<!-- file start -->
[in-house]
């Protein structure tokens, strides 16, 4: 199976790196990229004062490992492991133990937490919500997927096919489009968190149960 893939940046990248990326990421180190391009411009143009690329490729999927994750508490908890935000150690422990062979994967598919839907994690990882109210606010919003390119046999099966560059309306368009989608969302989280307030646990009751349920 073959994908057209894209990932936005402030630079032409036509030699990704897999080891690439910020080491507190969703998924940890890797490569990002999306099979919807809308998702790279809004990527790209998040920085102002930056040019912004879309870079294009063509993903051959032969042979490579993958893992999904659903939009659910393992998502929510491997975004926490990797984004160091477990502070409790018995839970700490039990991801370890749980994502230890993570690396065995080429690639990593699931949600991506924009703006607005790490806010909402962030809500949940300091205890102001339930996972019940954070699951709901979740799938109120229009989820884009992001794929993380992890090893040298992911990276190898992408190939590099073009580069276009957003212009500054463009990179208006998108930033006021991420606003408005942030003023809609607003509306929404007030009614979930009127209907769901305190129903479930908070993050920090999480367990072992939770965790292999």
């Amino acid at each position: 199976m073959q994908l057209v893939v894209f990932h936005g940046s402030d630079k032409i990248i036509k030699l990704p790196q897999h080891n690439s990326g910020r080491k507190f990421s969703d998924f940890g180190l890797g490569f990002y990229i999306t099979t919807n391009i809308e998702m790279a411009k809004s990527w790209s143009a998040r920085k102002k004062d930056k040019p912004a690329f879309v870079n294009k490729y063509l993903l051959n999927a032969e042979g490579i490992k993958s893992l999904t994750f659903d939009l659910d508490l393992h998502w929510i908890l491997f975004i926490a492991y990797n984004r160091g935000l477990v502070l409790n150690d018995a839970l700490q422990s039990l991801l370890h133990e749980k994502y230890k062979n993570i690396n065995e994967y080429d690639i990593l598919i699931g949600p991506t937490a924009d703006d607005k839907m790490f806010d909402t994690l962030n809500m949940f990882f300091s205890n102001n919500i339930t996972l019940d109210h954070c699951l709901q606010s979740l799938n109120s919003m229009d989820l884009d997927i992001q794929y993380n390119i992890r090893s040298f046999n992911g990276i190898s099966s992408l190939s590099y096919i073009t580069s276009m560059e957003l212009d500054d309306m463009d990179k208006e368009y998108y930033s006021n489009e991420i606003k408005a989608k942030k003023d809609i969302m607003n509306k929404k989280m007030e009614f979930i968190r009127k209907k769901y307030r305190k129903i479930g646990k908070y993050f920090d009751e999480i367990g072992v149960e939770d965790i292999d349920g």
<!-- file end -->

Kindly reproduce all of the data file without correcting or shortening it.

[in-house]
């Protein structure tokens, strides 16, 4: 199976790196990229004062490992492991133990937490919500997927096919489009968190149960 893939940046990248990326990421180190391009411009143009690329490729999927994750508490908890935000150690422990062979994967598919839907994690990882109210606010919003390119046999099966560059309306368009989608969302989280307030646990009751349920 073959994908057209894209990932936005402030630079032409036509030699990704897999080891690439910020080491507190969703998924940890890797490569990002999306099979919807809308998702790279809004990527790209998040920085102002930056040019912004879309870079294009063509993903051959032969042979490579993958893992999904659903939009659910393992998502929510491997975004926490990797984004160091477990502070409790018995839970700490039990991801370890749980994502230890993570690396065995080429690639990593699931949600991506924009703006607005790490806010909402962030809500949940300091205890102001339930996972019940954070699951709901979740799938109120229009989820884009992001794929993380992890090893040298992911990276190898992408190939590099073009580069276009957003212009500054463009990179208006998108930033006021991420606003408005942030003023809609607003509306929404007030009614979930009127209907769901305190129903479930908070993050920090999480367990072992939770965790292999």
């Amino acid at each position: 199976m073959q994908l057209v893939v894209f990932h936005g940046s402030d630079k032409i990248i036509k030699l990704p790196q897999h080891n690439s990326g910020r080491k507190f990421s969703d998924f940890g180190l890797g490569f990002y990229i999306t099979t919807n391009i809308e998702m790279a411009k809004s990527w790209s143009a998040r920085k102002k004062d930056k040019p912004a690329f879309v870079n294009k490729y063509l993903l051959n999927a032969e042979g490579i490992k993958s893992l999904t994750f659903d939009l659910d508490l393992h998502w929510i908890l491997f975004i926490a492991y990797n984004r160091g935000l477990v502070l409790n150690d018995a839970l700490q422990s039990l991801l370890h133990e749980k994502y230890k062979n993570i690396n065995e994967y080429d690639i990593l598919i699931g949600p991506t937490a924009d703006d607005k839907m790490f806010d909402t994690l962030n809500m949940f990882f300091s205890n102001n919500i339930t996972l019940d109210h954070c699951l709901q606010s979740l799938n109120s919003m229009d989820l884009d997927i992001q794929y993380n390119i992890r090893s040298f046999n992911g990276i190898s099966s992408l190939s590099y096919i073009t580069s276009m560059e957003l212009d500054d309306m463009d990179k208006e368009y998108y930033s006021n489009e991420i606003k408005a989608k942030k003023d809609i969302m607003n509306k929404k989280m007030e009614f979930i968190r009127k209907k769901y307030r305190k129903i479930g646990k908070y993050f920090d009751e999480i367990g072992v149960e939770d965790i292999d349920g």